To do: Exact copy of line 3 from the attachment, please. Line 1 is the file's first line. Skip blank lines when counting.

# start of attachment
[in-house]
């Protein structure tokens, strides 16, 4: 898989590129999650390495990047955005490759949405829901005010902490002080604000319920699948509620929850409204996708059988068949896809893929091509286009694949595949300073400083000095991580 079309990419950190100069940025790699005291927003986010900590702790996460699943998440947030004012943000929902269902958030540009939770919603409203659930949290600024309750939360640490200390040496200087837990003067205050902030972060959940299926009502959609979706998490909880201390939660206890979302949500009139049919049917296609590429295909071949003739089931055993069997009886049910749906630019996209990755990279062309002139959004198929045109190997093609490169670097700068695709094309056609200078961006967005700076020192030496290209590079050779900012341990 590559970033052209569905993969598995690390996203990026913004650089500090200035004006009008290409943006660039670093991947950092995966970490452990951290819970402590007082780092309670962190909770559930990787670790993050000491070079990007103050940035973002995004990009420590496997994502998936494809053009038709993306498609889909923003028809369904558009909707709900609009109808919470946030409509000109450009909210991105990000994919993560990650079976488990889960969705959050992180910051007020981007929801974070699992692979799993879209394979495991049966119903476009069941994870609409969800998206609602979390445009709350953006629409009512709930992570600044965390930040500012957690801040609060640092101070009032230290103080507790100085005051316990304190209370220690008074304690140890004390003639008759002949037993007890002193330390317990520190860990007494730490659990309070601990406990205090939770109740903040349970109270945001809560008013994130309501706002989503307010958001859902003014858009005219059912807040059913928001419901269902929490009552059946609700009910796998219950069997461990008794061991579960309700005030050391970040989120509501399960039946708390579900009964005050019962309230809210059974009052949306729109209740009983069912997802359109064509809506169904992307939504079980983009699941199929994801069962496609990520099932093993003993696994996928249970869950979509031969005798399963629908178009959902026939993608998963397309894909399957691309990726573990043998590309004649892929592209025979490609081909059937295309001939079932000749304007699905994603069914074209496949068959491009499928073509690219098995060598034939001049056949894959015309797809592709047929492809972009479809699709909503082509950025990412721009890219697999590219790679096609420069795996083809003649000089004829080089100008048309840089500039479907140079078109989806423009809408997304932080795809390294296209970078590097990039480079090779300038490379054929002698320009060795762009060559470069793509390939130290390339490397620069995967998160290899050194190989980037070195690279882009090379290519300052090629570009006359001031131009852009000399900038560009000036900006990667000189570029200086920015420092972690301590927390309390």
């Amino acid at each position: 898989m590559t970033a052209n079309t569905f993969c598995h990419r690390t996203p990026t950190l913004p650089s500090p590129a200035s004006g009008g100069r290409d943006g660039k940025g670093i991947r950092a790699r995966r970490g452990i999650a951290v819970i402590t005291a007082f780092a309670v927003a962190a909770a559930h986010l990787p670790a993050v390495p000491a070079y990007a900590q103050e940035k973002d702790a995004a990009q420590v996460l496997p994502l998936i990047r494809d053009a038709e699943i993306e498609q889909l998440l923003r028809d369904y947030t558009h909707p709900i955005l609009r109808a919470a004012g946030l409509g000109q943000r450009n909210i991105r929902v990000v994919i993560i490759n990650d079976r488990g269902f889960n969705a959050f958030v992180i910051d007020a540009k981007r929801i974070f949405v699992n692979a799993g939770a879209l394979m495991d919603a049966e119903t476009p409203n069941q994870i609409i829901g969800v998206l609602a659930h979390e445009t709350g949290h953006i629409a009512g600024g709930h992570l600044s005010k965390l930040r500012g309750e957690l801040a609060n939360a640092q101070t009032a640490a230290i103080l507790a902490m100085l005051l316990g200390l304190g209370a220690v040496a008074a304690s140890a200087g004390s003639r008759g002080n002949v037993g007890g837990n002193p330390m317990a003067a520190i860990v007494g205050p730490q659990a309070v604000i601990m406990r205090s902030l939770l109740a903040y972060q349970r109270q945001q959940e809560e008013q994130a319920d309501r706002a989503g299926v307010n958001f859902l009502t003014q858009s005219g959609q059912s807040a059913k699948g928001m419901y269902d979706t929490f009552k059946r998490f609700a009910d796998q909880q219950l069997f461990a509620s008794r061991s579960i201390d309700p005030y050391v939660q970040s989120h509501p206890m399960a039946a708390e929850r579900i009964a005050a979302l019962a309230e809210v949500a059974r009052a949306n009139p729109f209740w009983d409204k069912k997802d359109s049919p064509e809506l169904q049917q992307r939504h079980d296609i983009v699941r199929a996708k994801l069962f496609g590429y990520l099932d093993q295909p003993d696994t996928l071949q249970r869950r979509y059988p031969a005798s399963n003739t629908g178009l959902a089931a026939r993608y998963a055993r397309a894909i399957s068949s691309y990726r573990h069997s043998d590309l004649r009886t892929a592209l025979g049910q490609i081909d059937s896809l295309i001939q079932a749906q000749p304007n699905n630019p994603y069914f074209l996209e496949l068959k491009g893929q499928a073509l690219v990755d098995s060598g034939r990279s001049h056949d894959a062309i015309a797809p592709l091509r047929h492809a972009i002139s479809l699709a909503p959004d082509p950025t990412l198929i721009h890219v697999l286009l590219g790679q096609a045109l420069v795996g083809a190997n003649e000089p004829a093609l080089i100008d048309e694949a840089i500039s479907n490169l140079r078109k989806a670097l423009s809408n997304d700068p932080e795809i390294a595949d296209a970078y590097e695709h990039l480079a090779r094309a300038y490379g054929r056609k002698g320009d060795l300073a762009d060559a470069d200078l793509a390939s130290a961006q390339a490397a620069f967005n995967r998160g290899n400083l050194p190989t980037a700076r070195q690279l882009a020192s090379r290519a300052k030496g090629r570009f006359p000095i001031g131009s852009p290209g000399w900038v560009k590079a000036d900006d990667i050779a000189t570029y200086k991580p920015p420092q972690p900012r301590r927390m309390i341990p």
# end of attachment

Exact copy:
């Amino acid at each position: 898989m590559t970033a052209n079309t569905f993969c598995h990419r690390t996203p990026t950190l913004p650089s500090p590129a200035s004006g009008g100069r290409d943006g660039k940025g670093i991947r950092a790699r995966r970490g452990i999650a951290v819970i402590t005291a007082f780092a309670v927003a962190a909770a559930h986010l990787p670790a993050v390495p000491a070079y990007a900590q103050e940035k973002d702790a995004a990009q420590v996460l496997p994502l998936i990047r494809d053009a038709e699943i993306e498609q889909l998440l923003r028809d369904y947030t558009h909707p709900i955005l609009r109808a919470a004012g946030l409509g000109q943000r450009n909210i991105r929902v990000v994919i993560i490759n990650d079976r488990g269902f889960n969705a959050f958030v992180i910051d007020a540009k981007r929801i974070f949405v699992n692979a799993g939770a879209l394979m495991d919603a049966e119903t476009p409203n069941q994870i609409i829901g969800v998206l609602a659930h979390e445009t709350g949290h953006i629409a009512g600024g709930h992570l600044s005010k965390l930040r500012g309750e957690l801040a609060n939360a640092q101070t009032a640490a230290i103080l507790a902490m100085l005051l316990g200390l304190g209370a220690v040496a008074a304690s140890a200087g004390s003639r008759g002080n002949v037993g007890g837990n002193p330390m317990a003067a520190i860990v007494g205050p730490q659990a309070v604000i601990m406990r205090s902030l939770l109740a903040y972060q349970r109270q945001q959940e809560e008013q994130a319920d309501r706002a989503g299926v307010n958001f859902l009502t003014q858009s005219g959609q059912s807040a059913k699948g928001m419901y269902d979706t929490f009552k059946r998490f609700a009910d796998q909880q219950l069997f461990a509620s008794r061991s579960i201390d309700p005030y050391v939660q970040s989120h509501p206890m399960a039946a708390e929850r579900i009964a005050a979302l019962a309230e809210v949500a059974r009052a949306n009139p729109f209740w009983d409204k069912k997802d359109s049919p064509e809506l169904q049917q992307r939504h079980d296609i983009v699941r199929a996708k994801l069962f496609g590429y990520l099932d093993q295909p003993d696994t996928l071949q249970r869950r979509y059988p031969a005798s399963n003739t629908g178009l959902a089931a026939r993608y998963a055993r397309a894909i399957s068949s691309y990726r573990h069997s043998d590309l004649r009886t892929a592209l025979g049910q490609i081909d059937s896809l295309i001939q079932a749906q000749p304007n699905n630019p994603y069914f074209l996209e496949l068959k491009g893929q499928a073509l690219v990755d098995s060598g034939r990279s001049h056949d894959a062309i015309a797809p592709l091509r047929h492809a972009i002139s479809l699709a909503p959004d082509p950025t990412l198929i721009h890219v697999l286009l590219g790679q096609a045109l420069v795996g083809a190997n003649e000089p004829a093609l080089i100008d048309e694949a840089i500039s479907n490169l140079r078109k989806a670097l423009s809408n997304d700068p932080e795809i390294a595949d296209a970078y590097e695709h990039l480079a090779r094309a300038y490379g054929r056609k002698g320009d060795l300073a762009d060559a470069d200078l793509a390939s130290a961006q390339a490397a620069f967005n995967r998160g290899n400083l050194p190989t980037a700076r070195q690279l882009a020192s090379r290519a300052k030496g090629r570009f006359p000095i001031g131009s852009p290209g000399w900038v560009k590079a000036d900006d990667i050779a000189t570029y200086k991580p920015p420092q972690p900012r301590r927390m309390i341990p």